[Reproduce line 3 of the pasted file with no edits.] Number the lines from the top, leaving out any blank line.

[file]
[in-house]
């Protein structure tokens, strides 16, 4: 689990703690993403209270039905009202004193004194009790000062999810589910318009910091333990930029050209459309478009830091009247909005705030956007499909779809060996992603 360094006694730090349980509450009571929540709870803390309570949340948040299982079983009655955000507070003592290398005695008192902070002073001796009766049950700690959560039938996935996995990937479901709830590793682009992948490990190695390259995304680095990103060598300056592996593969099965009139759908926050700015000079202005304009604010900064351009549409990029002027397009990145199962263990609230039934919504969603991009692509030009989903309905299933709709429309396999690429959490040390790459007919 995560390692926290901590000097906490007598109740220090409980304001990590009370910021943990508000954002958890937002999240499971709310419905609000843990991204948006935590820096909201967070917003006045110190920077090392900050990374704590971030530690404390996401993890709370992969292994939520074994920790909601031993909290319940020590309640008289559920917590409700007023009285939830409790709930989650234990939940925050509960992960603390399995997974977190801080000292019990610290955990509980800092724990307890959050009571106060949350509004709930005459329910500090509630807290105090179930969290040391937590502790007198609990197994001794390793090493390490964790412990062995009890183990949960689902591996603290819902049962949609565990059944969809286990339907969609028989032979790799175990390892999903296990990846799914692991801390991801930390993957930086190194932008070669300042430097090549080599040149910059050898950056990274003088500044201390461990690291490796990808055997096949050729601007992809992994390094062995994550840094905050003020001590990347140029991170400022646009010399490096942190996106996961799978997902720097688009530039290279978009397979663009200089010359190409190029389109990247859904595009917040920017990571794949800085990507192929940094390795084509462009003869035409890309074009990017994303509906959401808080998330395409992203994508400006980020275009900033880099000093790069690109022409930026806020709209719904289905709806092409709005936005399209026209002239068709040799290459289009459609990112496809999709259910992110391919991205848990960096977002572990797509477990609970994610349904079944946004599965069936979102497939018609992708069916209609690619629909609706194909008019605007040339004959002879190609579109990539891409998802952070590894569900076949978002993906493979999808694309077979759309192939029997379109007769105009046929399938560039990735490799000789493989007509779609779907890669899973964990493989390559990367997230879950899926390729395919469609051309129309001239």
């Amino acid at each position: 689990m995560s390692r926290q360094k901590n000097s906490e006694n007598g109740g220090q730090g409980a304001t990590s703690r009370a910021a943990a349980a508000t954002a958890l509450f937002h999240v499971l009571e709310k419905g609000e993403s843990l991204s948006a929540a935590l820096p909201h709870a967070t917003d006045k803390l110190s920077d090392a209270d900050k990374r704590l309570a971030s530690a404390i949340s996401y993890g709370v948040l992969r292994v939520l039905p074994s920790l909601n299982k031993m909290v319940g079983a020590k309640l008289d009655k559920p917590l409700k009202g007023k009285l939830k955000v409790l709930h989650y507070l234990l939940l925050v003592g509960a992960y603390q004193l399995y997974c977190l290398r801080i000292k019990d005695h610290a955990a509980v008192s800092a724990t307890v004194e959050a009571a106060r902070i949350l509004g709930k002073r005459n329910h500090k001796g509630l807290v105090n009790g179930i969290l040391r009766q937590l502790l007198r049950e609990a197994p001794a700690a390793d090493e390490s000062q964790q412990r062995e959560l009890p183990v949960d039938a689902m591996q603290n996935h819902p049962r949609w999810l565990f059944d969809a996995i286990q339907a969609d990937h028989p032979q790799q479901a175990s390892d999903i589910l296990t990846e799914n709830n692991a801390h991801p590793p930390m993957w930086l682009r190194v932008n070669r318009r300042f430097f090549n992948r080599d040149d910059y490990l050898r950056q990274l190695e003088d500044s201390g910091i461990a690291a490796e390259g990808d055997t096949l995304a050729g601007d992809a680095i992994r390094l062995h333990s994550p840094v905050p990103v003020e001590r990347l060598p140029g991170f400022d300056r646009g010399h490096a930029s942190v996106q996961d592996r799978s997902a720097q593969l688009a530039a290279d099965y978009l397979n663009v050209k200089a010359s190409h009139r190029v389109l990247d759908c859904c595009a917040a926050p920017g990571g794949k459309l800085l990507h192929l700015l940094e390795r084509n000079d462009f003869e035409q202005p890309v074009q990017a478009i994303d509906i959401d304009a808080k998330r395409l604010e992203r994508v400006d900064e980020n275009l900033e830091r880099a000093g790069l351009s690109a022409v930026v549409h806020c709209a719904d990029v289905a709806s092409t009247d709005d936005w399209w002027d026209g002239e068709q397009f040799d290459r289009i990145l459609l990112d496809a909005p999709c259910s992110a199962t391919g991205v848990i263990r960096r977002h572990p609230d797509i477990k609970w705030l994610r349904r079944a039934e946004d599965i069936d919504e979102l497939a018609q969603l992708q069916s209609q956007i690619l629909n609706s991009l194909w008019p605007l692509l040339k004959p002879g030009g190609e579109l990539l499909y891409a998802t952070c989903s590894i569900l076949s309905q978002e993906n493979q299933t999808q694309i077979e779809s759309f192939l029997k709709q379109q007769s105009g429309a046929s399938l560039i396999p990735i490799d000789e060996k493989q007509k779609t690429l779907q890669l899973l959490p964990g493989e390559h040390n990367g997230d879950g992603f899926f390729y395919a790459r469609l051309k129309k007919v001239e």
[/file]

């Amino acid at each position: 689990m995560s390692r926290q360094k901590n000097s906490e006694n007598g109740g220090q730090g409980a304001t990590s703690r009370a910021a943990a349980a508000t954002a958890l509450f937002h999240v499971l009571e709310k419905g609000e993403s843990l991204s948006a929540a935590l820096p909201h709870a967070t917003d006045k803390l110190s920077d090392a209270d900050k990374r704590l309570a971030s530690a404390i949340s996401y993890g709370v948040l992969r292994v939520l039905p074994s920790l909601n299982k031993m909290v319940g079983a020590k309640l008289d009655k559920p917590l409700k009202g007023k009285l939830k955000v409790l709930h989650y507070l234990l939940l925050v003592g509960a992960y603390q004193l399995y997974c977190l290398r801080i000292k019990d005695h610290a955990a509980v008192s800092a724990t307890v004194e959050a009571a106060r902070i949350l509004g709930k002073r005459n329910h500090k001796g509630l807290v105090n009790g179930i969290l040391r009766q937590l502790l007198r049950e609990a197994p001794a700690a390793d090493e390490s000062q964790q412990r062995e959560l009890p183990v949960d039938a689902m591996q603290n996935h819902p049962r949609w999810l565990f059944d969809a996995i286990q339907a969609d990937h028989p032979q790799q479901a175990s390892d999903i589910l296990t990846e799914n709830n692991a801390h991801p590793p930390m993957w930086l682009r190194v932008n070669r318009r300042f430097f090549n992948r080599d040149d910059y490990l050898r950056q990274l190695e003088d500044s201390g910091i461990a690291a490796e390259g990808d055997t096949l995304a050729g601007d992809a680095i992994r390094l062995h333990s994550p840094v905050p990103v003020e001590r990347l060598p140029g991170f400022d300056r646009g010399h490096a930029s942190v996106q996961d592996r799978s997902a720097q593969l688009a530039a290279d099965y978009l397979n663009v050209k200089a010359s190409h009139r190029v389109l990247d759908c859904c595009a917040a926050p920017g990571g794949k459309l800085l990507h192929l700015l940094e390795r084509n000079d462009f003869e035409q202005p890309v074009q990017a478009i994303d509906i959401d304009a808080k998330r395409l604010e992203r994508v400006d900064e980020n275009l900033e830091r880099a000093g790069l351009s690109a022409v930026v549409h806020c709209a719904d990029v289905a709806s092409t009247d709005d936005w399209w002027d026209g002239e068709q397009f040799d290459r289009i990145l459609l990112d496809a909005p999709c259910s992110a199962t391919g991205v848990i263990r960096r977002h572990p609230d797509i477990k609970w705030l994610r349904r079944a039934e946004d599965i069936d919504e979102l497939a018609q969603l992708q069916s209609q956007i690619l629909n609706s991009l194909w008019p605007l692509l040339k004959p002879g030009g190609e579109l990539l499909y891409a998802t952070c989903s590894i569900l076949s309905q978002e993906n493979q299933t999808q694309i077979e779809s759309f192939l029997k709709q379109q007769s105009g429309a046929s399938l560039i396999p990735i490799d000789e060996k493989q007509k779609t690429l779907q890669l899973l959490p964990g493989e390559h040390n990367g997230d879950g992603f899926f390729y395919a790459r469609l051309k129309k007919v001239e």